16. Collagen shields:

They are made from porcine scleral tissue, which has a composition similar to that of collagen in the human cornea. They are hydrated before being placed in the eye and drugs are loaded with collagen shield simply by soaking it in the drug solution. Provide a layer of collagen solution that lubricates the eye. collagen shields presoaked in tobramycin is used to treat Pseudomonas aeruginosa excoriation28 infected cornea. But the arms are not fully transparent, thereby reducing visual activity. But are adequate systems of delivery of drugs, both hydrophilic and hydrophobic with poor penetration properties.


New ophthalmic delivery system includes ocular inserts, collagen shields, ocular films, disposable contact lenses and other new delivery systems hiosomes20 and controlled as nanoparticles29. more recent trend is a combination of drug delivery technologies to improve the therapeutic response of an effective drug not. This can give a higher dosage form for topical ophthalmic application.


These drug delivery systems, only a few products have been marketed. An ideal system must have effective drug concentration in the target tissue for a period of time tended with minimal systemic effects. patient acceptance is very important for the design of any convenient system management ophthalmic drugs. Major improvements are required in each system, as the sustained improvement in drug delivery, manufacturing scale and stability. The combination of drug delivery systems could open a new directive to improve the therapeutic response of a non-effective system. They can overcome the limitations and combine the advantages of different systems.


1. Aggarwal, D. and Kaur, IP Int. J. Pharm., 2005, 290, 155.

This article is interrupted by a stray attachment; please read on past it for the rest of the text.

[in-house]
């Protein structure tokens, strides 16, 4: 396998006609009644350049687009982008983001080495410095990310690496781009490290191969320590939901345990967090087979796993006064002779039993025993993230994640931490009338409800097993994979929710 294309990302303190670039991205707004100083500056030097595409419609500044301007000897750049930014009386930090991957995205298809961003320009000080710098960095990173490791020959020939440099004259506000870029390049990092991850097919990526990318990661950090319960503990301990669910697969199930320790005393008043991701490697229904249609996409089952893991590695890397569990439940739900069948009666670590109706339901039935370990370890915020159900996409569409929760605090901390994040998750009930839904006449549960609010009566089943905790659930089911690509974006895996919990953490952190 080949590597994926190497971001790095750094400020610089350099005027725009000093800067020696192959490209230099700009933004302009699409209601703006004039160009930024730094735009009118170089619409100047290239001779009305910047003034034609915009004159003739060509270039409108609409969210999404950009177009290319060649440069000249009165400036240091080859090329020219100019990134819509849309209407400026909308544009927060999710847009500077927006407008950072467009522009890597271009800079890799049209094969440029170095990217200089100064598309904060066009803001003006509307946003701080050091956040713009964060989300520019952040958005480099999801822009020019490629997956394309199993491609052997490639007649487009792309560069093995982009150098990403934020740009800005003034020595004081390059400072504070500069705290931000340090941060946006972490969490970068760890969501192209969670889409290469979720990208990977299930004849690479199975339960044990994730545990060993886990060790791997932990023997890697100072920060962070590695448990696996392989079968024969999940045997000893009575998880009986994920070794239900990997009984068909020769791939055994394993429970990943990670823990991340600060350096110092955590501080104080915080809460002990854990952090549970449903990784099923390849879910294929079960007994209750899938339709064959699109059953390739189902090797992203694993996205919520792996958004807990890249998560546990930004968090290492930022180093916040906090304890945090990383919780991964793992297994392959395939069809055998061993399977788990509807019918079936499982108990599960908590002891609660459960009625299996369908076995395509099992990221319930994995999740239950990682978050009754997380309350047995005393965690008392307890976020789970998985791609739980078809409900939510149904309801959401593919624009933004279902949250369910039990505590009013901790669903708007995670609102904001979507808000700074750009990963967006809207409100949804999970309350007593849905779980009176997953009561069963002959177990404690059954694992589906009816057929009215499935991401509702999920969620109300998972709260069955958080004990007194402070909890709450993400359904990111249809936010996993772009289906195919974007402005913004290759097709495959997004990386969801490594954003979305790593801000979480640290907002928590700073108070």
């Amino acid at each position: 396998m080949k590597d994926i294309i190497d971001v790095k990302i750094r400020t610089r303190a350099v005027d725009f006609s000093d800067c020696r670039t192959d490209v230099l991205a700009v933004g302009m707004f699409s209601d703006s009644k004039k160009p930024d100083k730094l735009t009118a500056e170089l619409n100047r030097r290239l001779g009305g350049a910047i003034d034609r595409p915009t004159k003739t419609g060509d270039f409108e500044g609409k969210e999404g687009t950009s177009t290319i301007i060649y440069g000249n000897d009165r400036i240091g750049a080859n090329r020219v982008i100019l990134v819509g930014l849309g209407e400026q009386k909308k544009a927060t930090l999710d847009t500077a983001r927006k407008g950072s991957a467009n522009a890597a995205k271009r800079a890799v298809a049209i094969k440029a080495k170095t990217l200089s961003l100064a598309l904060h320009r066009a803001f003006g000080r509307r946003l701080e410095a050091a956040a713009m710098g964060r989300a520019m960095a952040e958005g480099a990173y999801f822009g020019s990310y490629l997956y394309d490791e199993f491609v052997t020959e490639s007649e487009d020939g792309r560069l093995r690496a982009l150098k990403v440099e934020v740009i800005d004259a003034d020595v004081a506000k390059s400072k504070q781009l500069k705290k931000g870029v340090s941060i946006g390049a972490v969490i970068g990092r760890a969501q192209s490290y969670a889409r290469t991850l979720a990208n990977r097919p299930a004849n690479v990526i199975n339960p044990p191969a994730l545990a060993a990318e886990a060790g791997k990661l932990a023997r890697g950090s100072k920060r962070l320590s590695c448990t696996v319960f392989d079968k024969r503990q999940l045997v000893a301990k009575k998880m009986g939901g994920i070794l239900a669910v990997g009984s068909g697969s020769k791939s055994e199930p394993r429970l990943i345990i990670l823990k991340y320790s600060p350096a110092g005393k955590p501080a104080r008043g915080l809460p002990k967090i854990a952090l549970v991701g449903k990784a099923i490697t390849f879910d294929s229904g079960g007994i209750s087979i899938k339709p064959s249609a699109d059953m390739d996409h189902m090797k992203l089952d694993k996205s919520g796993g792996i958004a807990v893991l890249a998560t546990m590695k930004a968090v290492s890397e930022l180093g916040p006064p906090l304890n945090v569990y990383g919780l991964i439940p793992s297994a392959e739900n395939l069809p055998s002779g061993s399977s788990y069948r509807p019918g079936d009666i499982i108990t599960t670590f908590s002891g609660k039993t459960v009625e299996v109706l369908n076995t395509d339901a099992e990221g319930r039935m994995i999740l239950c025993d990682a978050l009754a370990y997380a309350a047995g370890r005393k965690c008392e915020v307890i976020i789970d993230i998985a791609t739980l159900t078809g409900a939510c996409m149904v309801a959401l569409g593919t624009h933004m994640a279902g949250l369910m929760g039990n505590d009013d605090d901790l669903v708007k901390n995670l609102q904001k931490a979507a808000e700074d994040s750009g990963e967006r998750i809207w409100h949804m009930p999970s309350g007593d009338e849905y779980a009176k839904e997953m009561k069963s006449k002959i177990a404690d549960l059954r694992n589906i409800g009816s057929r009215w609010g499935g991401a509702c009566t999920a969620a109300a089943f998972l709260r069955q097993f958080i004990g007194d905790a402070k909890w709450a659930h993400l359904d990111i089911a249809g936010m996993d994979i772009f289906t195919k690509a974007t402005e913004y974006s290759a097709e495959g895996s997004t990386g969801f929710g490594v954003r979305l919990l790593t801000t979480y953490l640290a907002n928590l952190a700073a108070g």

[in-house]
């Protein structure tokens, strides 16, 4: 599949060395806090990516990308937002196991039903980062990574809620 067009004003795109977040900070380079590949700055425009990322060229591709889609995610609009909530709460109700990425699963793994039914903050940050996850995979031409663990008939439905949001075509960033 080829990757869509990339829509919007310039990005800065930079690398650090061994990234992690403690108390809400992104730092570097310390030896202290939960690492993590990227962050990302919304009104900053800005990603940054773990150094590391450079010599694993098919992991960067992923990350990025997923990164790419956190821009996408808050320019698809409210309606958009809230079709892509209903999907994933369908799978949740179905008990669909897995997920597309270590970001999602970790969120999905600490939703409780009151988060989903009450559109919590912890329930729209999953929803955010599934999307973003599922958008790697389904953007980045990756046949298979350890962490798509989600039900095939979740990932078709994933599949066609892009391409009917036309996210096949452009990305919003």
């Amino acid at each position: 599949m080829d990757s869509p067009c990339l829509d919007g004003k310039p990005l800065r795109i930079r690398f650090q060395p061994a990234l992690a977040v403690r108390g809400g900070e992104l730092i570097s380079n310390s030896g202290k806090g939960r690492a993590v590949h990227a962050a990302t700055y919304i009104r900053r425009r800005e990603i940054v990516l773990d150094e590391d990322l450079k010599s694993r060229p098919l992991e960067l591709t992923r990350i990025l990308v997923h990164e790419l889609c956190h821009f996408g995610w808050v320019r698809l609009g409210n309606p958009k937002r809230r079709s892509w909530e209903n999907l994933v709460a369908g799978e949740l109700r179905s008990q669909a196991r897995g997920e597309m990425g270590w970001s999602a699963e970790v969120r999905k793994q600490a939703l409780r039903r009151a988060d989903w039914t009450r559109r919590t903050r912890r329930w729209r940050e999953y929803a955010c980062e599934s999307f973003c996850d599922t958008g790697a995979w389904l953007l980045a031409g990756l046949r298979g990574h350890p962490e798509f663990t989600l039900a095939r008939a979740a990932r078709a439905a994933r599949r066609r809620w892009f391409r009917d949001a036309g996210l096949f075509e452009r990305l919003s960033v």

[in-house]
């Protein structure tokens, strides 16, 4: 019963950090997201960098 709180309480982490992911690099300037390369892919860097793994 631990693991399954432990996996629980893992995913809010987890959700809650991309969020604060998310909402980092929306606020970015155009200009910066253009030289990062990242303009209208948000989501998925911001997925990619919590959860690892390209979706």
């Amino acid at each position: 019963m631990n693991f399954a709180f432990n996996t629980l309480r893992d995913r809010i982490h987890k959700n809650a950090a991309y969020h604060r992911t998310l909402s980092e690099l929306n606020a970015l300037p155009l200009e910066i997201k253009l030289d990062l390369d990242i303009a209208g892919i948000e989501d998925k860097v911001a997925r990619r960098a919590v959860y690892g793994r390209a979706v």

2. Bharath, C. and Hiremath. SR., Pharmazie, 1999, 51, 55.

3. Calvo, P., Vila-Jato, L. and Alans, MJ. J. Int Pharm., 1997 153, 41.

4. Daragour, S., U.S. Patent No. 147, 647, 1992.

5. Davies, Davies Clin, Exp, Pharmasol. Physiol., 90W. 27, 558,

6. SG Deshpande and Shirolkar, S., J. Pharm. Pharmacol., 1989, 41,197.

7. Durrani AM, Farr, SJ and Kellaway. IW. J. Pharm. Pharmacol., 1995, 47, 581.

8. Gazayerly, EL, Omaima. N. and Hikal. AH. J. Int Pharm. 1997. 158,121.

9. Hui. HW and Robinson, JR, Int J. Pharm., 1985. 26, 203.

10. Kamal S. Rathore, Dr. RKNema, "Glaucoma: A Review", published online in www.earticlesonline.com (Jan4 , 2009).

11. Kaur, IP and Smith. R. Developing drugs. Ind. Pharm., 2002 28. 353.

12. Keistea, JC, Cooper ER, Missel, PJ, Long, JC and Hager, DF J. Pharm. Sci, 1991, 80, 50.

13. Khopade, AJ and Jain, NK Pharmazie, 19%. 50, 812.

14. Kumar, S., Haglund, BO and Himmelstein, KJ, J. Hidden. Pharmcol., 1994,10,47.

15. Kurz, D. and Ciullla, TA, Ophthalmic Clin. North. Amer .. 2002,15.405.

16. F. Latorre and Nicolai, AP, Exp Drug Clin, Res .. 1998, 24, 153.

17. Lee, VHL and Robinson, JR, J. Hidden. Pharmacol., 1986, 2, 67.

18. Lin. Human resources and Sung. KC, J. Contol. release 2000, 69, 379.

19. LnduPal. K. and Meenakshi, K., Drug Development. Ind. Pharm., 2002, 473.

20. Marshall. WAS and Klyee, SD, J. Membrane Biol., 1983, 73, 275.

21. Meseuger, G., Gumy, R., Buri, P., Rozier, A. and Plazonnet, B., Int J. Pharm., 1993, 95, 229.

22. Middleton, DL, Leung, SHS and Robinson, JR, En, Lenaerts, V and Gummy, R., eds., Bioadhesive Drug Delivery Systems, CRC Press, Boca Raton., 1990. 203.

23. Monem AS, Ali FM. and Ismail. MW. Pherma J. Int., 2000 198, 20.

24. Nagarsenker, MS, Londhe, VY. and Nadkarni. D. G J. Int Pharm., 1999, 190, 63.

25. Rathore KS, Nema RK, Management of Glaucoma: a review "International Journal of Research Pharm Tech, Vol 1, No. 3, pp, July-September 2009.

26. Rathore KS, RK Nema, "an idea Ophthalmic Drug Delivery System," published online in www.ijpsdr.com. June-Aug.2009 issue

27. Rathore KS, Nema RK, "Eye Exam inserted into" International Journal of Pharm Tech Research, Vol 1, No. 2, pp 164-169, April-June 2009.

28. Rathore KS, Nema RK, "The formulation and evaluation of timolol maleate ophthalmic movies" Indica plant, vol.no.4, October-December 2008, p. 49-50.

29. Simamora, P., Nadkarni, SR, Lee, YC and Yalkowsky, SH, Int J. Pharm., 1998, 170, 209.

30. Urtti, A., RouhWnen, H., Kaila, T. and Saanen. V., Pharm. Res, 1994.11,1278.

31. Wei, G., Xu, H., Ding, PT, USM and Zheng. JM, J. Control. Release, 2002, 83, 65.

32. Yasmin. S. and Asgar. A.. Pharma Times, 1998. 13.

33. Zimmer, AK, Chetoni, R. Saettone, MP Zerbe, H. and Kreuter, J., J. Control. Release, 1995. 33 31.

About the Author

Kamal Singh Rathore, reader, BN Girls College of Pharmacy, Udaipur *E-mail: kamalsrathore@yahoo.com;kamalsrathore@gmail.com Mobile: +919828325713

Lec 35 | MIT 3.091 Introduction to Solid State Chemistry